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By Rev. Dwight Longenecker

8/6/2008 (6 years ago)

Inside Catholic (www.insidecatholic.com)

The Anglican Communion is splitting up. Like a great ship that has hit an iceberg, the whole thing is breaking into pieces.

Highlights

By Rev. Dwight Longenecker

Inside Catholic (www.insidecatholic.com)

8/6/2008 (6 years ago)

Published in Europe


WASHINGTON, DC (Inside Catholic) - St. Peter, as the legend goes, was fleeing the persecution in Rome when he met Christ going the other way. The Lord asked him, "Quo Vadis?" -- where are you going? He might well be asking the members of the Anglican Communion the same question. Their reply would be, "We're not quite sure, Lord, but we think we're going in about five different directions right now."

In other words, the Anglican Communion is splitting up. Like a great ship that has hit an iceberg, the whole thing is breaking into pieces. This summer has seen several different events that have brought the crisis to a climax.

Before looking at those events, it is worth taking a moment to understand the nature of the Anglican Communion. The Anglican Communion is a confederation of national churches that have a shared heritage of worship and tradition from the Church of England. Its geographical makeup reflects the British Empire, as English missionaries went out to the colonies and established churches.

However, they did not establish a church with canonical and formal links with the Church of England; instead, each national Anglican church enjoyed independence and autonomy of governance. Because the Anglican Communion is a voluntary confederation of these churches, no one has overall authority over anyone else. Each national province has its own rules, its own hierarchy, and its own particular character.

Added to this is the theological complexity of Anglicanism. Since the Act of Settlement under the reign of Elizabeth I, Anglicans have agreed to disagree about matters of theology. They can be subdivided into three basic groups, with three very different theological perspectives:

The Evangelicals are the heirs of the Protestant Reformation. Their perspectives and practices are Protestant.

The Anglo-Catholics are the product of the 19th-century Oxford Movement, which sought to return the Anglican Church to her catholic and apostolic roots. Their beliefs and practices are very "catholic." They use the Roman liturgy, venerate the Blessed Virgin, practice confession, and profess to be "catholic within the Anglican Church."
The Liberals are essentially modernistic. They believe the Church needs to adapt to the age and culture in order to be relevant.

To complicate things further, for historical reasons the three theological groups have geographical territories throughout the communion. Because certain African provinces were evangelized by Evangelical missionaries, they tend to be Evangelical. Certain other provinces were evangelized by Anglo-Catholic missionaries, and they tend to be catholic. So the Anglican Church in Papua New Guinea is very Anglo-Catholic, while the Anglican Church in Nigeria is very Evangelical. The Liberals have control of the old established churches in Great Britain, Canada, and the United States.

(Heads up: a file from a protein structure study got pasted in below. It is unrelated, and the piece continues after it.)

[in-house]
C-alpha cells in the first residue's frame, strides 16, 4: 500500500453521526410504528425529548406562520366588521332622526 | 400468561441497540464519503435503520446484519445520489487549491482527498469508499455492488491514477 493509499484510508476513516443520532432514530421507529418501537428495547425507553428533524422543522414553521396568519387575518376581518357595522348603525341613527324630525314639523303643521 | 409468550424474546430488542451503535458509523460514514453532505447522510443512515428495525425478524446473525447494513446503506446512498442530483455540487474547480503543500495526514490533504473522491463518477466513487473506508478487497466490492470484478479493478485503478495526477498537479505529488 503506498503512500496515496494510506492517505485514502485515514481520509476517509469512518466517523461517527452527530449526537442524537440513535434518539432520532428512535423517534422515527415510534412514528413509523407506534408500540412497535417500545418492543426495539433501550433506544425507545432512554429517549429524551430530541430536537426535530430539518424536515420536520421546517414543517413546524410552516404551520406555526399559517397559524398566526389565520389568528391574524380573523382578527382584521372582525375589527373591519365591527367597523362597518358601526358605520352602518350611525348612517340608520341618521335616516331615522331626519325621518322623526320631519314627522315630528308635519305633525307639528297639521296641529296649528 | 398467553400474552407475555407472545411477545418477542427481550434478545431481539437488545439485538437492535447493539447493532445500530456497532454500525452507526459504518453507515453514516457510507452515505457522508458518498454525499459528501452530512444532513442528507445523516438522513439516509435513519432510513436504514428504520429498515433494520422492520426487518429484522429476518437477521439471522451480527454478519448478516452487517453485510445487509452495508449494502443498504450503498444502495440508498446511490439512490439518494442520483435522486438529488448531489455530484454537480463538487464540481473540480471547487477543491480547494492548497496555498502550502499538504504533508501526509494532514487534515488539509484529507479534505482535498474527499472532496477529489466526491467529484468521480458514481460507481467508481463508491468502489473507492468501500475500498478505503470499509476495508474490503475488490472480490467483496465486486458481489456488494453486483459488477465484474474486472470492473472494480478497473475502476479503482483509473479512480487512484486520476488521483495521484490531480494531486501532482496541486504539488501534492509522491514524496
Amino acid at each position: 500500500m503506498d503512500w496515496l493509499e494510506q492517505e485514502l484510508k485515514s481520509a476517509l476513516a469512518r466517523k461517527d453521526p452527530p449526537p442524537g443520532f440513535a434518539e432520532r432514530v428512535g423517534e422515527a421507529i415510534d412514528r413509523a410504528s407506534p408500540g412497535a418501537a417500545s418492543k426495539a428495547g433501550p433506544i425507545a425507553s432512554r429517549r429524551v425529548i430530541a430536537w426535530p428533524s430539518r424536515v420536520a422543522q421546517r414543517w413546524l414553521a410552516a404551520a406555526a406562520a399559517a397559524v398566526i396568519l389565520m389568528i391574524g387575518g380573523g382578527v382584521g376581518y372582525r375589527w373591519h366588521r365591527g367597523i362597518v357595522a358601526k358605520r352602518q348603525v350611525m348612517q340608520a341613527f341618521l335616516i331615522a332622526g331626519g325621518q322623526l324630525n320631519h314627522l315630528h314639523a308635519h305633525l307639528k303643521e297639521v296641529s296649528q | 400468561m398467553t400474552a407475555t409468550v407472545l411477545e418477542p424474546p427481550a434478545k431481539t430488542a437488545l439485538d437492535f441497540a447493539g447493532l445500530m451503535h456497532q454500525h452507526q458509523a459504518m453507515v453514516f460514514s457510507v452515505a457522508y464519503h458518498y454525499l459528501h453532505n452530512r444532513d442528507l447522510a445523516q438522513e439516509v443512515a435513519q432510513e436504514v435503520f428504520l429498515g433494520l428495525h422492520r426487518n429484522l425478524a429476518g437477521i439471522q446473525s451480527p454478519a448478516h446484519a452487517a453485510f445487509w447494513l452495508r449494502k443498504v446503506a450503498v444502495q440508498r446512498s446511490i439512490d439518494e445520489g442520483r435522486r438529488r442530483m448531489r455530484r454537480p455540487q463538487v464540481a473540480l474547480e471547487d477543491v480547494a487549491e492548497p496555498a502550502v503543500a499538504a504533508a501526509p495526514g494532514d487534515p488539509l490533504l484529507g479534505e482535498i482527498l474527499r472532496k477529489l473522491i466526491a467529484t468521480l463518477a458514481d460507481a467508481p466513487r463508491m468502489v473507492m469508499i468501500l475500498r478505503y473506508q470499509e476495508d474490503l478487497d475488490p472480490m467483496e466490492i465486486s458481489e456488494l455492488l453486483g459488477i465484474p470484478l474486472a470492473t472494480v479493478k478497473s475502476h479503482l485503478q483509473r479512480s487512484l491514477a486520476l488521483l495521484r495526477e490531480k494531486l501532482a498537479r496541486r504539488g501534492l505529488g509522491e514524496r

These tensions were tolerated for many years. Anglicans prided themselves on the breadth of their church, their tolerance, and the fact that Christians from such a wide range of opinions could find a home in the Anglican Church. This was very pretty wallpaper covering very nasty cracks in the load-bearing walls of Anglicanism. Now the paper is faded and falling. The cracks are apparent, and turn out to be widening every day.

The crisis this summer was brought on by two events -- the first crisis within the Church of England itself. Since 1994, the Church of England has ordained women as priests. Anglo-Catholics have always been opposed to this innovation in apostolic orders. For the last 15 years, English Anglo-Catholics were permitted to dissent from the decision, and their parishes were allowed to opt out of women's ministry. They had their own "Episcopal Visitors" -- bishops who came in to minister to dissenting clergy and parishes.

In July, however, the Church of England's General Synod voted to accept women in the episcopate, while simultaneously ruling out any special provision for those dissenting. To be blunt, the Anglo-Catholics were told, "Women clergy are here to stay. If you don't like women bishops, there's the door."

This prompted a letter from 1,500 Church of England priests threatening to leave. At the same time, the Vatican was pondering how to reply to an interesting proposal from the Traditional Anglican Communion (TAC). Claiming to represent 70,000 Anglicans worldwide, the TAC is a confederation of catholic-minded Anglicans who, over the years, have broken away from the Anglican Communion to form their own churches. Last autumn the leaders of the TAC wrote to the Vatican asking to be received into "sacramental communion."